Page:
Dr Bassem Gerges and Dr Mathew Wilson of Norwest Obstetrics & Gynaecology provide appropriate gynaecological treatments and surgery utilising the least invasive laparoscopic (key-hole) methods.  This includes high quality gynaecological care for women dealing with endometriosis. They regularly perform laparoscopic (key-hole) surgery and Dr Gerges routinely performs in-office deep endometriosis ultrasound scans.

Many women delay seeing a gynaecologist about their pain and therefore don’t get a proper diagnosis and treatment. This delay can bring with it a lot of anxiety and pain about how they can resolve their issue.

When you visit Norwest Obstetrics & Gynaecology, Dr Gerges and Dr Wilson will do a complete analysis of your medical history and a physical examination. If endometriosis is suspected to be the cause of your pain they will then clearly explain the medical treatment options,  the risks and benefits of laparoscopic surgery and tailor an individualised treatment plan to your health needs. 

Acyclical pelvic pain

There are several other conditions which lead to pelvic pain. Acyclical or non-cyclical pelvic pain is the kind that occurs on a regular basis (i.e. a few times per week), even when you’re not having your period. There may be many reasons for this. Some of the more common problems are: 

  • Adenomyosis: where endometrial cells grow in the muscle of the uterus. 
  • Uterine fibroids: where non-cancerous cells grow in the wall of the uterus. 
  • Pelvic inflammatory disease: where there is an infection of a woman’s reproductive organs. 
  • Vulvodynia: vulvar pain which may not have a clear cause.
  • Irritable bowel syndrome: which affects the functioning of the bowel and can be related to diet and/or stress.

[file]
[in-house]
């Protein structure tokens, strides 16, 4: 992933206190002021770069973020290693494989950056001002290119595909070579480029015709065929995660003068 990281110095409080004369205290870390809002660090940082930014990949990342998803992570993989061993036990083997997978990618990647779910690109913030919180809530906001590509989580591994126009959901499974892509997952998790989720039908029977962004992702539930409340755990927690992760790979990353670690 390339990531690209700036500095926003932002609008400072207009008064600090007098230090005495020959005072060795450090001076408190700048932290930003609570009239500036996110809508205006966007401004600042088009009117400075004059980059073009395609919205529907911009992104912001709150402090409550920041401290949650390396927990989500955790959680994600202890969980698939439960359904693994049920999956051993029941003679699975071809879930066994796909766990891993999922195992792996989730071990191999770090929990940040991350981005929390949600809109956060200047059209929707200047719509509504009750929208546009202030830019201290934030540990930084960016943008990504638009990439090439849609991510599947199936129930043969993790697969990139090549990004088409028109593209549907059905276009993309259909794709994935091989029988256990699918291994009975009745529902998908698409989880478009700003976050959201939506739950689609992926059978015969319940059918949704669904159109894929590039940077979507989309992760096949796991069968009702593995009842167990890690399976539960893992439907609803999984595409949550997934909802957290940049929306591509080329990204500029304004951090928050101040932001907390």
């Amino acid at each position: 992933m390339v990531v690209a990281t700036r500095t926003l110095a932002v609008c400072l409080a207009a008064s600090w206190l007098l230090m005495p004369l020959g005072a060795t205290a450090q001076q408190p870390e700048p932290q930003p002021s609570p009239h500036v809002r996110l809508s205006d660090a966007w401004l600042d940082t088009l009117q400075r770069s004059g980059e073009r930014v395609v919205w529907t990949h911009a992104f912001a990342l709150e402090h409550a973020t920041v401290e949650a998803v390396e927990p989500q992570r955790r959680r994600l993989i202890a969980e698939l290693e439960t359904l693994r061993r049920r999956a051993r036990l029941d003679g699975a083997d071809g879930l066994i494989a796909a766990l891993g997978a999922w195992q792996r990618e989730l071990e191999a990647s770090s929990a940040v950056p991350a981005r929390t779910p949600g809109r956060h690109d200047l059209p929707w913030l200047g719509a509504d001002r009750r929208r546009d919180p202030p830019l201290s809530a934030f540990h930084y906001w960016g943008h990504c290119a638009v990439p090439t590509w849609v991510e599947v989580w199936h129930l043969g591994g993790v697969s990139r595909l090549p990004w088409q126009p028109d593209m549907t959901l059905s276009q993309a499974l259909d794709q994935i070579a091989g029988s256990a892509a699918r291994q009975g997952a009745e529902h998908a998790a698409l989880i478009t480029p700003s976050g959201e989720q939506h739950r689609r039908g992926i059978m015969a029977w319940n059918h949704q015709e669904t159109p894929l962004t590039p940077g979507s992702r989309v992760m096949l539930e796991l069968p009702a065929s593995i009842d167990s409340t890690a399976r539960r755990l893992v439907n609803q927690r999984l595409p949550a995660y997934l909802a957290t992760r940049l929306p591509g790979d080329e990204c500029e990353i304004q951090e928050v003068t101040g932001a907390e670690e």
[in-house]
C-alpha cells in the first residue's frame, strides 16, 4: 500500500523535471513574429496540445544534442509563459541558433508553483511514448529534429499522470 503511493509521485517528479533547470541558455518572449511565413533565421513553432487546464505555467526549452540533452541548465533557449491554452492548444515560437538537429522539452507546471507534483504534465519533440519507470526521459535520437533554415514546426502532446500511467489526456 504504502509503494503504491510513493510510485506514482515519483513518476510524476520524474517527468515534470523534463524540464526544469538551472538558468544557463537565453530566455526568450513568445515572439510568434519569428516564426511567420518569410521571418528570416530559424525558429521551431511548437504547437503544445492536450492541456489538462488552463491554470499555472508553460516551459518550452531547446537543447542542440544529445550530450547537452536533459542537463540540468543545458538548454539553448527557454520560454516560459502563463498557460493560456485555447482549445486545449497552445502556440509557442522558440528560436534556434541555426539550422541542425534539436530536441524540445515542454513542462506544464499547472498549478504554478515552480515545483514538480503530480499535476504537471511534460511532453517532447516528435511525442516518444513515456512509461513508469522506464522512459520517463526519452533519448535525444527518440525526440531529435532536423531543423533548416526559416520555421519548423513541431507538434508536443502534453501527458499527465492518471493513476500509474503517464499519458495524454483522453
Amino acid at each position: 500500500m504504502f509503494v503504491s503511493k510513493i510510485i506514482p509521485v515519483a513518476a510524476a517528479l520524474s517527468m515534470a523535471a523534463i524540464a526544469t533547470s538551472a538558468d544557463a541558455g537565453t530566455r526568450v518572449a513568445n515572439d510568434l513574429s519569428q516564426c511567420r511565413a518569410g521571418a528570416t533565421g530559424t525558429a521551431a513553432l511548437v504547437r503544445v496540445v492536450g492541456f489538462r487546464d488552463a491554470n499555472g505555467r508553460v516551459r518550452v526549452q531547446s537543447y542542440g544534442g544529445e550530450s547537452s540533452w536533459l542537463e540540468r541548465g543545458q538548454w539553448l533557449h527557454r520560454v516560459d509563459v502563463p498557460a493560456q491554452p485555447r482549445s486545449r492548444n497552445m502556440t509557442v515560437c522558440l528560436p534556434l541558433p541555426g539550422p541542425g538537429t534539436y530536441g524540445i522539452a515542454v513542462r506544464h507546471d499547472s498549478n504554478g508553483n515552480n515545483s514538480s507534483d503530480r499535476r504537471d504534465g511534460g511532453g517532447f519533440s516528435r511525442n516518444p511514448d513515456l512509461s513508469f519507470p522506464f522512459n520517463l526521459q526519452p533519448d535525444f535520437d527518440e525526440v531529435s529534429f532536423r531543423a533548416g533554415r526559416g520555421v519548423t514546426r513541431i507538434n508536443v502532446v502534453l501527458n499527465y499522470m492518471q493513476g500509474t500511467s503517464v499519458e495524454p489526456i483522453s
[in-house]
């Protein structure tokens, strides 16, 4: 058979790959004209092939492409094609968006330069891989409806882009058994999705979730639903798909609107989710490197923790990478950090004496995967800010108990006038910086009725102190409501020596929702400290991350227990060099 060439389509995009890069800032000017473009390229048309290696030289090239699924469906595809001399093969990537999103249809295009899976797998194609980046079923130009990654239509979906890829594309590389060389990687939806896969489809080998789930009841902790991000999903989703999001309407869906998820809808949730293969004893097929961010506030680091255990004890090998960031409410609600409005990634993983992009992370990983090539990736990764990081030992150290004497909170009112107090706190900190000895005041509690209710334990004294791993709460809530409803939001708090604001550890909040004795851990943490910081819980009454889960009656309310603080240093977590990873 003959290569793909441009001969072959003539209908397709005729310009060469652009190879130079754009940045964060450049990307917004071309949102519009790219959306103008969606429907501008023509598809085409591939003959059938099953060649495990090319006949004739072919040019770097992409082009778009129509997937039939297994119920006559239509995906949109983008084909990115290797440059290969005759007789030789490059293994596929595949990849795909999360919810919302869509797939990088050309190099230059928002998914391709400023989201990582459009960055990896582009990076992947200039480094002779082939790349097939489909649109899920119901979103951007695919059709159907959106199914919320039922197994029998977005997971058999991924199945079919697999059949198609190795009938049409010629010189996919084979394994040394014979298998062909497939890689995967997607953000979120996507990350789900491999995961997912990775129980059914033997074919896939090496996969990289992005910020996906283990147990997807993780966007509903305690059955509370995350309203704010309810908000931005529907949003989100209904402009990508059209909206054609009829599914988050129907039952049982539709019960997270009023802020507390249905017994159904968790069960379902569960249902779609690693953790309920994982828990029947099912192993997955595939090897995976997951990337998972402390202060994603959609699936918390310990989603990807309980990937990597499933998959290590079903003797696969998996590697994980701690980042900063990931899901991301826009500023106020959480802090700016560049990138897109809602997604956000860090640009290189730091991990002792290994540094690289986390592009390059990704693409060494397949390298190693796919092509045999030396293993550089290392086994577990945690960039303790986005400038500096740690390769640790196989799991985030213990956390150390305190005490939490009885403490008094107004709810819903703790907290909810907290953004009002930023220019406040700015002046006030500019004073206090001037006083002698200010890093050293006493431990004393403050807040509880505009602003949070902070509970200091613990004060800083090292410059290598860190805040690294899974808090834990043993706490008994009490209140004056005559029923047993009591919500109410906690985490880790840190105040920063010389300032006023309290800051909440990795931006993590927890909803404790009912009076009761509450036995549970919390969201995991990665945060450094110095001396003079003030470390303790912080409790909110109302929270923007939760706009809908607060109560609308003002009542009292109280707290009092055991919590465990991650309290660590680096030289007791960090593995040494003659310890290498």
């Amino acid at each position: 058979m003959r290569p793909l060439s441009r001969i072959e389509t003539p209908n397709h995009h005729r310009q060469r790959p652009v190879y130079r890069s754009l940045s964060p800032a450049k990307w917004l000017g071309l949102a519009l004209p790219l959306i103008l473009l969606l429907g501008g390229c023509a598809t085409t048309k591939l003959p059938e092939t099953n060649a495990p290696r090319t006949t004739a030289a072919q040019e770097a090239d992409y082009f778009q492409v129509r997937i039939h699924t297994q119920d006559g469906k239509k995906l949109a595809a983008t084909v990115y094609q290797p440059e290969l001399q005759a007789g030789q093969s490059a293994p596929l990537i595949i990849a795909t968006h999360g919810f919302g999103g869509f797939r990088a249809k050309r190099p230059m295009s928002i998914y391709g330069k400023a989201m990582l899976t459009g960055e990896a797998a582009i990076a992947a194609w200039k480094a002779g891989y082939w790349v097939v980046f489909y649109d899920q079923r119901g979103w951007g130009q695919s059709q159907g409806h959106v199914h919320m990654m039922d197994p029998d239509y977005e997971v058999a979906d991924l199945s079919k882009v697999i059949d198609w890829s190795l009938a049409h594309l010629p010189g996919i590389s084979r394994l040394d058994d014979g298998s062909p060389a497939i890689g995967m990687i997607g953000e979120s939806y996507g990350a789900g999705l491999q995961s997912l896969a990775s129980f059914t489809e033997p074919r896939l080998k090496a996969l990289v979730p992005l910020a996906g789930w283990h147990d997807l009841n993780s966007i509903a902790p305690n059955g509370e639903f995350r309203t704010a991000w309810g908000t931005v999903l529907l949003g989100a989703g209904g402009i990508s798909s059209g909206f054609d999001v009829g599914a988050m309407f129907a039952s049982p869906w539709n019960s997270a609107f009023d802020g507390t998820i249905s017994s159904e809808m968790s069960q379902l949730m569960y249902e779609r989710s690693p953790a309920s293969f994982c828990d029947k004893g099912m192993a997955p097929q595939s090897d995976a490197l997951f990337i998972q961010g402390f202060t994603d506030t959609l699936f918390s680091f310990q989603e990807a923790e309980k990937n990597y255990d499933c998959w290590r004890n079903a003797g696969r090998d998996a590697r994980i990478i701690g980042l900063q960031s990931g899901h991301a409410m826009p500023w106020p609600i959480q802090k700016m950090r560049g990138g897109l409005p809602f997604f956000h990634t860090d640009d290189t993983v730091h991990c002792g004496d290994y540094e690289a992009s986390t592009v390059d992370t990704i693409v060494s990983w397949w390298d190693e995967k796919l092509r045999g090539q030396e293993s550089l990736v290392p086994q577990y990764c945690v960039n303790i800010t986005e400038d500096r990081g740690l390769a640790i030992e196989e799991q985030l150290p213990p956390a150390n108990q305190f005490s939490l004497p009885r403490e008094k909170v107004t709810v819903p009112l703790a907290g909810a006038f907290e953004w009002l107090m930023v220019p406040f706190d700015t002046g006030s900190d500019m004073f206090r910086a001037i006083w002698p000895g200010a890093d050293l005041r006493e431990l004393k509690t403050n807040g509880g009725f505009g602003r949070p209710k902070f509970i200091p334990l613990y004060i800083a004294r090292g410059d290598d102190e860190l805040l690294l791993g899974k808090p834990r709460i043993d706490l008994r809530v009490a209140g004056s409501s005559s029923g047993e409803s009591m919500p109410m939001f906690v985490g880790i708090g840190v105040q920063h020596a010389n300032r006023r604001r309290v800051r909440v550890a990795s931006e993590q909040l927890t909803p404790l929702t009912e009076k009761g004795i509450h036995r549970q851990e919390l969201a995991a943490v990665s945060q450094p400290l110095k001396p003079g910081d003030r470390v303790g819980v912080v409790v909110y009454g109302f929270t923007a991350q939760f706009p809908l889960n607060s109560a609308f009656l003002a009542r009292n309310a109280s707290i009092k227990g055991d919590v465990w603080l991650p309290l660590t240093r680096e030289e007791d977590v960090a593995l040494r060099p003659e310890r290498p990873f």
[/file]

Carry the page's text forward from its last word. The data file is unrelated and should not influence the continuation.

When should I see a gynaecologist for my pelvic pain? 

It’s worth asking for a referral to Norwest Obstetrics & Gynaecology if you have the following symptoms: 

  • Regular cyclical or non-cyclical pelvic pain, pain during sex, or pain related to your bladder or bowel motions. 
  • The sudden experience of severe or significant worsening, period pain.
  • Changes in your menstrual cycle, such as bleeding more than normal or at unusual times throughout the month. 
  • Period pain that doesn’t respond to anti-inflammatory medications (such as ibuprofen) or the pill, and you’re still in enough pain to prevent you from going to work or school.
  • Pain that interferes with your ability to do normal things like go to school or work. 
  • Severe pain, along with a mum or sister who has endometriosis (research suggests that endometriosis runs in families).

Also, if you just feel as though something is not right,, book an appointment with your GP who can refer you to Norwest Obstetrics & Gynaecology. Dr Gerges and Dr Wilson will be able to discuss a variety of diagnostic investigations with you, in order to find out the cause and provide you with personalised treatment options. Arrange a referral to the clinic or call us on 02 8883 5143.  

References 

Mayo Clinic (2019) Menstrual Cramps Symptoms and Causes

The American College of Obstetricians and Gynaecologists (2012) Dysmenorrhoea: Painful Periods Frequently Asked Questions 

University of Adelaide (2015) Genders experience pain differently, and women have it more. Dr Susan Evans, Gynaecologist, Pain Medicine Physician, Laparoscopic Surgeon, The Conversation 

UNSW (2017) Health Check: are painful periods normal? Dr Rebecca Deans, Paediatric and adolescent gynaecologist at Royal Hospital for Women and Sydney Children’s Hospital, UNSW 

Western Sydney University (2018) I have painful periods, could it be endometriosis? Dr Mike Armour Post-doctoral research fellow, Western Sydney University.